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The Mets need to acquire starting pitchers for 2018

We’re not at the offseason just yet, but it’s already clear.

New York Mets Photo Day Photo by Marc Serota/Getty Images

There will be plenty of time to discuss the Mets’ offseason when it gets underway about two months from now, but just past the middle of August, one thing is already clear: The Mets need to bring in starting pitchers from outside the organization before the 2018 season begins. Coming off either of the past two seasons, that might have sounded crazy, but the struggles by and injuries to the majority of the team’s starting pitchers have changed the reality.

Among the pitchers who have started games for the Mets this year, there are two clear classes: good and bad. Jacob deGrom has clearly been the best of the bunch, at least when it comes to the combination of quantity and quality. He hasn’t been the dominant deGrom of years past overall, but he in 25 starts and 165.0 innings, he has a 3.49 ERA and 3.62 FIP and has unquestionably been the team’s best starting pitcher. Noah Syndergaard’s performance was better—3.29 ERA, 1.12 FIP—but he only made five starts before a lat tear sidelined him for the majority of the season. Still, even though there are no guarantees, there’s nothing wrong with penciling those two pitchers into the top of the 2018 rotation, especially not if Syndergaard comes back healthy and strong before this season ends.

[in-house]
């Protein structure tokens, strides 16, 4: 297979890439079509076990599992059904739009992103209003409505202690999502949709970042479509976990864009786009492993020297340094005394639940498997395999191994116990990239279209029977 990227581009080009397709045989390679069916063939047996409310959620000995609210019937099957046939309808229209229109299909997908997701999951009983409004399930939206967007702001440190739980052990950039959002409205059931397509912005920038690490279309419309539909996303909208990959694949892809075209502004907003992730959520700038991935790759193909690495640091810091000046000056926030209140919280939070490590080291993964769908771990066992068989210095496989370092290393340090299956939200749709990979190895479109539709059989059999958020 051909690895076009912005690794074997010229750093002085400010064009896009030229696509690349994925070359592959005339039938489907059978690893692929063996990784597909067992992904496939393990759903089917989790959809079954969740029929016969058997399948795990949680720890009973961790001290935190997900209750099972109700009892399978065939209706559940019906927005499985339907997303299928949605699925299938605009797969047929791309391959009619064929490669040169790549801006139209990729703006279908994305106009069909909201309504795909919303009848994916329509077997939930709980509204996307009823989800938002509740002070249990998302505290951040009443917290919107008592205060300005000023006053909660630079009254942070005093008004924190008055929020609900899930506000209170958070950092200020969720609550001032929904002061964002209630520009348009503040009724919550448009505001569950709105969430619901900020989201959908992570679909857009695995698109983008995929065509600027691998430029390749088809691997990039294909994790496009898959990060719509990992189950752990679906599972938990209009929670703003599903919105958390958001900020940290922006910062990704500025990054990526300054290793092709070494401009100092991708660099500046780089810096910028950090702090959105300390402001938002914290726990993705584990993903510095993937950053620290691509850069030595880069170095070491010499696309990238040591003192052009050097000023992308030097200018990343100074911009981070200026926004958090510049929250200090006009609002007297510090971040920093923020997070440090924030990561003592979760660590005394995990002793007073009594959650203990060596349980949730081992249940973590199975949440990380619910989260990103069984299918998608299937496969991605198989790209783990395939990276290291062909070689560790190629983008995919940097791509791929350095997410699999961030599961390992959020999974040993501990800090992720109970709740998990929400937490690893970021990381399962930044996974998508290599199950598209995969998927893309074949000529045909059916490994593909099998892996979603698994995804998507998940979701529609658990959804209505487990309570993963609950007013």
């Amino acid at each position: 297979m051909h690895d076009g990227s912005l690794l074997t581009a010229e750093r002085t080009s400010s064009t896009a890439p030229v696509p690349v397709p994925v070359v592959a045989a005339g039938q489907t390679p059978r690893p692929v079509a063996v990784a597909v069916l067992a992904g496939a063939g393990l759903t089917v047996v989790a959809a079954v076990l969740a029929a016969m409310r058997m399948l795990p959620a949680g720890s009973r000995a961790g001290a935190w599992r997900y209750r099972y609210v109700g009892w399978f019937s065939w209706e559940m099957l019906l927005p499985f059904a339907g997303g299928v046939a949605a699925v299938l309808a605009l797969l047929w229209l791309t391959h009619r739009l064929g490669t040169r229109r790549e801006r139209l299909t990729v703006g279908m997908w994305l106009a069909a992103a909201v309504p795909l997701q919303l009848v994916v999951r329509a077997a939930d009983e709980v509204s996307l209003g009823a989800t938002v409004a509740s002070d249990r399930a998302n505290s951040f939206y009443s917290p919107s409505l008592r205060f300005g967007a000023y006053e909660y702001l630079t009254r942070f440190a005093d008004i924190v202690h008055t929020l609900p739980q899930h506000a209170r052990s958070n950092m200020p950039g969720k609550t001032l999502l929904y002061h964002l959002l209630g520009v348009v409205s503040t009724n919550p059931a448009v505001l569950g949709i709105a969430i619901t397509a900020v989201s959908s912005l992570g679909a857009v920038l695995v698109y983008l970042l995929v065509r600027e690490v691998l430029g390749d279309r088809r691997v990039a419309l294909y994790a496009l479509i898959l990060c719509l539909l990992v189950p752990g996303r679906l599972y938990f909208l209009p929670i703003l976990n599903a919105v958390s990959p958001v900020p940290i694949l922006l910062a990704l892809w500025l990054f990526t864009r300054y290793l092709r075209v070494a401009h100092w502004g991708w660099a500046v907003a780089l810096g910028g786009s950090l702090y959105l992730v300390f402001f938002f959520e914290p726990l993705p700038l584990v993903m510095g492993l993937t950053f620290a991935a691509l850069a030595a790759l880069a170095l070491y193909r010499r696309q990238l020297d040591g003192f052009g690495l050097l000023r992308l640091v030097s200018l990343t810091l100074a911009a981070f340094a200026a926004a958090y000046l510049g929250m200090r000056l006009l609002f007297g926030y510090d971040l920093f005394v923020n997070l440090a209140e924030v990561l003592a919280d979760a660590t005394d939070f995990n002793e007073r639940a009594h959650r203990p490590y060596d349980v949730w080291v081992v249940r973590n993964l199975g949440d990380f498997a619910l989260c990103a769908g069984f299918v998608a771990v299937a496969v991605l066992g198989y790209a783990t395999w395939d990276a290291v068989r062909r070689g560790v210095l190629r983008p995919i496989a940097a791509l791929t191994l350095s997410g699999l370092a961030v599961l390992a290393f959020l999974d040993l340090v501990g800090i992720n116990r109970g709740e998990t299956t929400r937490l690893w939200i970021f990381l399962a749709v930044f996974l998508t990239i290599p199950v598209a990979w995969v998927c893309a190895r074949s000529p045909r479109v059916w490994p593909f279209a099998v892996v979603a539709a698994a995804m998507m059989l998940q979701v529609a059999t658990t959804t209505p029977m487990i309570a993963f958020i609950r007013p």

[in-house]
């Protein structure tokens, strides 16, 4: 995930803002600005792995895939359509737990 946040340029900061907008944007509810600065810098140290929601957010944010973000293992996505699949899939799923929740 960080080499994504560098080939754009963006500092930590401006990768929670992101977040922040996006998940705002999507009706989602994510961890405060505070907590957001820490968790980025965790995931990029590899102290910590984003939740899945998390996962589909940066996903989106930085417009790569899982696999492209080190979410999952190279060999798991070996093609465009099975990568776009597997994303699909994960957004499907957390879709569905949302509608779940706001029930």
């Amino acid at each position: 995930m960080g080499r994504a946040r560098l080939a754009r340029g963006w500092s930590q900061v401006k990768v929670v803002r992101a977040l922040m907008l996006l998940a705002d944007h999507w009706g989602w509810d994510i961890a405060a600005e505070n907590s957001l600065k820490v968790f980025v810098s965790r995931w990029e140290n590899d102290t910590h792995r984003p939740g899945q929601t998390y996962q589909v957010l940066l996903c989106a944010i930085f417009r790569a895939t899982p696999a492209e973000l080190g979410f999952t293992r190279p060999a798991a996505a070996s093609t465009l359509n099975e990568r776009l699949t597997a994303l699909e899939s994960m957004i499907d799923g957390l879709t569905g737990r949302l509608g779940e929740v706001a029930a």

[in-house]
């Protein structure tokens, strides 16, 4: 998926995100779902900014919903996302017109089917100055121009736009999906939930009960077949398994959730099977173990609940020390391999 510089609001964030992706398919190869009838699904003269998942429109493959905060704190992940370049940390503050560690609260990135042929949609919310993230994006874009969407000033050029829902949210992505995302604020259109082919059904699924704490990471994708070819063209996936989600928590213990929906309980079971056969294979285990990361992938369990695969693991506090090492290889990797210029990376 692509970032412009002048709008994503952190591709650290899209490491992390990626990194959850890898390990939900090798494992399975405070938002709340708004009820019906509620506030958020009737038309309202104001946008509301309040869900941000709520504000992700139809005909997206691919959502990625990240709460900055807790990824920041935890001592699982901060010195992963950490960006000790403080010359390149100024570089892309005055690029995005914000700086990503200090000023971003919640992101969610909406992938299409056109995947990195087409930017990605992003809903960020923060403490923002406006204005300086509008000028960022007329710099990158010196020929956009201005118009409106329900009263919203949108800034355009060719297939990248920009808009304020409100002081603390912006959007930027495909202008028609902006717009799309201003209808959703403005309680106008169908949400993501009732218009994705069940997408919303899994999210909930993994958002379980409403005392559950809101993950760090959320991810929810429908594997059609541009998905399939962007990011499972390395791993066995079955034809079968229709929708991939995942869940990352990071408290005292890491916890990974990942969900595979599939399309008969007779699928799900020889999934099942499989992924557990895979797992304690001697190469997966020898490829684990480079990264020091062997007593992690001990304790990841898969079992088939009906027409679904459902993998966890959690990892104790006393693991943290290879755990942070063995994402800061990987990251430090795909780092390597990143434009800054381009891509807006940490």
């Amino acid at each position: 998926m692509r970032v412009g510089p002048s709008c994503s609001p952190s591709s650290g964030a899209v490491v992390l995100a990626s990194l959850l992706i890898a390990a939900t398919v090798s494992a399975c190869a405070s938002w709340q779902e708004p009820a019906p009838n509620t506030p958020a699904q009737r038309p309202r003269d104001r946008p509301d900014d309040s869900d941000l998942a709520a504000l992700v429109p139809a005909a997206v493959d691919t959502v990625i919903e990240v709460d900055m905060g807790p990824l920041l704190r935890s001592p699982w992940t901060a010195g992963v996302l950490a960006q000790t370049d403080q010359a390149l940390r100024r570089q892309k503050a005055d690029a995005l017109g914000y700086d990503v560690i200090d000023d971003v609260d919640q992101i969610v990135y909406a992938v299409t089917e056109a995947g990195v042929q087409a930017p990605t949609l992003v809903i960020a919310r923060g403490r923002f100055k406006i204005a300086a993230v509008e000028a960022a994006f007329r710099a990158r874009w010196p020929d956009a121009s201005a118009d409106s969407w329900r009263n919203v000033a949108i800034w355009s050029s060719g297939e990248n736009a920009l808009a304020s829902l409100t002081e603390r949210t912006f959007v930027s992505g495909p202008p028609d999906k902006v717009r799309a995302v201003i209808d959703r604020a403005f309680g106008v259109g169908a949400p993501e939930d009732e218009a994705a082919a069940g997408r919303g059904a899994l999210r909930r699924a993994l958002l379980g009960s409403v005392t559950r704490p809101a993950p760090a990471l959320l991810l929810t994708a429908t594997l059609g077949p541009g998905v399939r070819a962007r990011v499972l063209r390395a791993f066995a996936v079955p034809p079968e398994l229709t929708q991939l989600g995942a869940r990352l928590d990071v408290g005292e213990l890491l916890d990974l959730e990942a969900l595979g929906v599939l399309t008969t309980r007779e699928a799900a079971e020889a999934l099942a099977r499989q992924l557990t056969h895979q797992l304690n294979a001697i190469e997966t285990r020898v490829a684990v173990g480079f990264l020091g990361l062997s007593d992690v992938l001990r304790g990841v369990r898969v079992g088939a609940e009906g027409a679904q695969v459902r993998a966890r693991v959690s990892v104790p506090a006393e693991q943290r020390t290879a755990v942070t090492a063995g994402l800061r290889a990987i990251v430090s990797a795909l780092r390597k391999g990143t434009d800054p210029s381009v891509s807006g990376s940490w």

As for the bad, well, that’s a much longer list. The best ERA for any other pitcher who has made a start for the Mets this year belongs to Seth Lugo at 4.93, and he’s dealt with a partially torn ligament in his elbow and a shoulder impingement that have limited him to eleven starts. Let’s just go on down that ERA list on an individual basis:

  • Tyler Pill has a 4.96 ERA in his three major league starts and recently went to see a doctor.
  • Zack Wheeler has made seventeen major league starts this year and has a 5.21 ERA and 5.01 FIP. He’s on the disabled list with no reports of any sort of timetable for a return this year. He has thrown 86.1 innings.
  • Matt Harvey has a 5.25 ERA and 6.18 FIP with career worsts—by far—in strikeout and walk rates. He’s made thirteen starts and pitched 70.1 innings. He’s on a rehab assignment that is progressing and should be back soon, but there’s plenty of uncertainty here.
  • Rafael Montero has pitched better lately, but he had a 5.53 ERA and 4.54 FIP. If you squint a little, you might be able to see a back-of-the-rotation starter in Montero, but even that seems like the absolute best case scenario right now.
  • Robert Gsellman has a 5.65 ERA and 5.03 FIP, which are disappointing numbers given the way he pitched in his first stint in the majors last year. And a hamstring injury has limited him to 87.2 innings over seventeen starts and three relief appearances.
  • Steven Matz has a 6.08 ERA and 5.03 FIP on the season, which started late because of injury and is ending early because of injury. He threw 66.2 innings over thirteen starts.
  • He made the jump straight from Double-A to the big leagues at least partly because the Mets had a need at their highest level, and in five starts, Chris Flexen has a 6.55 ERA and 7.27 FIP. That doesn’t mean he won’t be better in the future, but it makes him something of an uncertainty for 2018.